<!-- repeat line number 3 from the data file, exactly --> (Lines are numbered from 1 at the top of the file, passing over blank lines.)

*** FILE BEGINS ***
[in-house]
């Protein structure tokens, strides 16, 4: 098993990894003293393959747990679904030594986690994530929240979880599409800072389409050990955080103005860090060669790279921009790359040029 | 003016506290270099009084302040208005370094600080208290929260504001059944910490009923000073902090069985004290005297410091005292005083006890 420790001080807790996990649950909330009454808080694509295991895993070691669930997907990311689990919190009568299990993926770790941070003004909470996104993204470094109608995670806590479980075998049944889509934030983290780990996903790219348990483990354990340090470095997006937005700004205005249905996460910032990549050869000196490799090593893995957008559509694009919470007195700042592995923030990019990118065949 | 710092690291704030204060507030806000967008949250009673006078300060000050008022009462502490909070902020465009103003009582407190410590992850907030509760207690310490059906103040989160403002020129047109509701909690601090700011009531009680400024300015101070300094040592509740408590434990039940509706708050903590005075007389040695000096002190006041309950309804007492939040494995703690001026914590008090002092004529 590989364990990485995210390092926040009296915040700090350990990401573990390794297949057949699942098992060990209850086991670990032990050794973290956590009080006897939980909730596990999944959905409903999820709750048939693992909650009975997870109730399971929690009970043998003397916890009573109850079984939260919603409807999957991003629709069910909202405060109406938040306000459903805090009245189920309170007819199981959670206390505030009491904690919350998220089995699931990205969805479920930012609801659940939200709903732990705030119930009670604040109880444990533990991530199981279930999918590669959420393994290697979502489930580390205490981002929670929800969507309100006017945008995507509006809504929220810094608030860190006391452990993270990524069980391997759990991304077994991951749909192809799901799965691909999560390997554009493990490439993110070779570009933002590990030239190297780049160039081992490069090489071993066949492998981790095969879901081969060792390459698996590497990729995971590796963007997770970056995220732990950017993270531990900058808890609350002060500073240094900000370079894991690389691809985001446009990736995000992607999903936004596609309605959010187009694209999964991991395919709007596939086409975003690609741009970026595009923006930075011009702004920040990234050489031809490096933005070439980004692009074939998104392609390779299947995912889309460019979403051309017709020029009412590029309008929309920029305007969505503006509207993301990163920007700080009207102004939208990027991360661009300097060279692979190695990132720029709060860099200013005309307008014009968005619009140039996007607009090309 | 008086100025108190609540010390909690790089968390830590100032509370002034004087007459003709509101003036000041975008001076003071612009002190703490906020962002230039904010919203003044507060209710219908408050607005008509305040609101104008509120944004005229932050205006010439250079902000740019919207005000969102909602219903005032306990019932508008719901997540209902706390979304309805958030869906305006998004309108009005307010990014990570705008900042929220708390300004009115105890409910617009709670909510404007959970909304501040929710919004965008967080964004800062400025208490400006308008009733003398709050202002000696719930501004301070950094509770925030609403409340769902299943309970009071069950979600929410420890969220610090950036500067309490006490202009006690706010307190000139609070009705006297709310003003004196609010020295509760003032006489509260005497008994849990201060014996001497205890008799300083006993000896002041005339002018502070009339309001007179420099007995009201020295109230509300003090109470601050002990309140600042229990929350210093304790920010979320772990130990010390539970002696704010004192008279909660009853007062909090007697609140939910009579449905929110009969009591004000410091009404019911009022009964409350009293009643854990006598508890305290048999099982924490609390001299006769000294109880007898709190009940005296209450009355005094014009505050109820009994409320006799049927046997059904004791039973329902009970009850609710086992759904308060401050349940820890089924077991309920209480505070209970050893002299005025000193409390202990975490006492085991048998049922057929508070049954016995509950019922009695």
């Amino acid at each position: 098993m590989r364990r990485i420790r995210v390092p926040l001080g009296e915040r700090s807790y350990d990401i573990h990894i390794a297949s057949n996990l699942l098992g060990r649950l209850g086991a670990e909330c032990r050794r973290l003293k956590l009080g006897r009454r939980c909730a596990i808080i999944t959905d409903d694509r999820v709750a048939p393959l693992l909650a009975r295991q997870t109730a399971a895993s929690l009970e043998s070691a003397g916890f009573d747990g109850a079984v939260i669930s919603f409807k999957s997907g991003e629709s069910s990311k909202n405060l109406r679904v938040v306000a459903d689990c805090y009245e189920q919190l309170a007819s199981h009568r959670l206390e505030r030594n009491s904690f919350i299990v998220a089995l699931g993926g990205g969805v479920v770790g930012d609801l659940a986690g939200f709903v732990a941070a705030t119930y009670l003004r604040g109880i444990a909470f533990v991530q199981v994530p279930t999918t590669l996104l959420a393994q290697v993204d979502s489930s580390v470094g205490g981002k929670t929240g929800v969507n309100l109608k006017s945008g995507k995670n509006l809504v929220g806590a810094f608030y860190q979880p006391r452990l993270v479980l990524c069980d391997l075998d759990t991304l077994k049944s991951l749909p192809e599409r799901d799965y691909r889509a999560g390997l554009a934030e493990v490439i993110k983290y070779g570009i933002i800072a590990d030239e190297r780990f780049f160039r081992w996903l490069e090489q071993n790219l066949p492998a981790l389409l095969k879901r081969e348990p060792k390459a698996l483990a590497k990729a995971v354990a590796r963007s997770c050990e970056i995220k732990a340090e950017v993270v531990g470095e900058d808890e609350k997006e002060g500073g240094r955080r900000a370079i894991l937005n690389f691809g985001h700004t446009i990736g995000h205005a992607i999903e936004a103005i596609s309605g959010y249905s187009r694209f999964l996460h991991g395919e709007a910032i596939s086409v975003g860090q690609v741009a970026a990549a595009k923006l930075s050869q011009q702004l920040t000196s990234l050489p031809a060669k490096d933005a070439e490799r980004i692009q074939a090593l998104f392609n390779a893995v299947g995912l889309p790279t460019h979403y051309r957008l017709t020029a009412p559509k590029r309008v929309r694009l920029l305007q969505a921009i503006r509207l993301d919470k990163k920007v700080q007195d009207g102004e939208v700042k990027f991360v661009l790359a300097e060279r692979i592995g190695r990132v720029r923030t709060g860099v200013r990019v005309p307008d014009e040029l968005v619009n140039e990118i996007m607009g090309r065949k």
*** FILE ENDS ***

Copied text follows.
């Amino acid at each position: 098993m590989r364990r990485i420790r995210v390092p926040l001080g009296e915040r700090s807790y350990d990401i573990h990894i390794a297949s057949n996990l699942l098992g060990r649950l209850g086991a670990e909330c032990r050794r973290l003293k956590l009080g006897r009454r939980c909730a596990i808080i999944t959905d409903d694509r999820v709750a048939p393959l693992l909650a009975r295991q997870t109730a399971a895993s929690l009970e043998s070691a003397g916890f009573d747990g109850a079984v939260i669930s919603f409807k999957s997907g991003e629709s069910s990311k909202n405060l109406r679904v938040v306000a459903d689990c805090y009245e189920q919190l309170a007819s199981h009568r959670l206390e505030r030594n009491s904690f919350i299990v998220a089995l699931g993926g990205g969805v479920v770790g930012d609801l659940a986690g939200f709903v732990a941070a705030t119930y009670l003004r604040g109880i444990a909470f533990v991530q199981v994530p279930t999918t590669l996104l959420a393994q290697v993204d979502s489930s580390v470094g205490g981002k929670t929240g929800v969507n309100l109608k006017s945008g995507k995670n509006l809504v929220g806590a810094f608030y860190q979880p006391r452990l993270v479980l990524c069980d391997l075998d759990t991304l077994k049944s991951l749909p192809e599409r799901d799965y691909r889509a999560g390997l554009a934030e493990v490439i993110k983290y070779g570009i933002i800072a590990d030239e190297r780990f780049f160039r081992w996903l490069e090489q071993n790219l066949p492998a981790l389409l095969k879901r081969e348990p060792k390459a698996l483990a590497k990729a995971v354990a590796r963007s997770c050990e970056i995220k732990a340090e950017v993270v531990g470095e900058d808890e609350k997006e002060g500073g240094r955080r900000a370079i894991l937005n690389f691809g985001h700004t446009i990736g995000h205005a992607i999903e936004a103005i596609s309605g959010y249905s187009r694209f999964l996460h991991g395919e709007a910032i596939s086409v975003g860090q690609v741009a970026a990549a595009k923006l930075s050869q011009q702004l920040t000196s990234l050489p031809a060669k490096d933005a070439e490799r980004i692009q074939a090593l998104f392609n390779a893995v299947g995912l889309p790279t460019h979403y051309r957008l017709t020029a009412p559509k590029r309008v929309r694009l920029l305007q969505a921009i503006r509207l993301d919470k990163k920007v700080q007195d009207g102004e939208v700042k990027f991360v661009l790359a300097e060279r692979i592995g190695r990132v720029r923030t709060g860099v200013r990019v005309p307008d014009e040029l968005v619009n140039e990118i996007m607009g090309r065949k």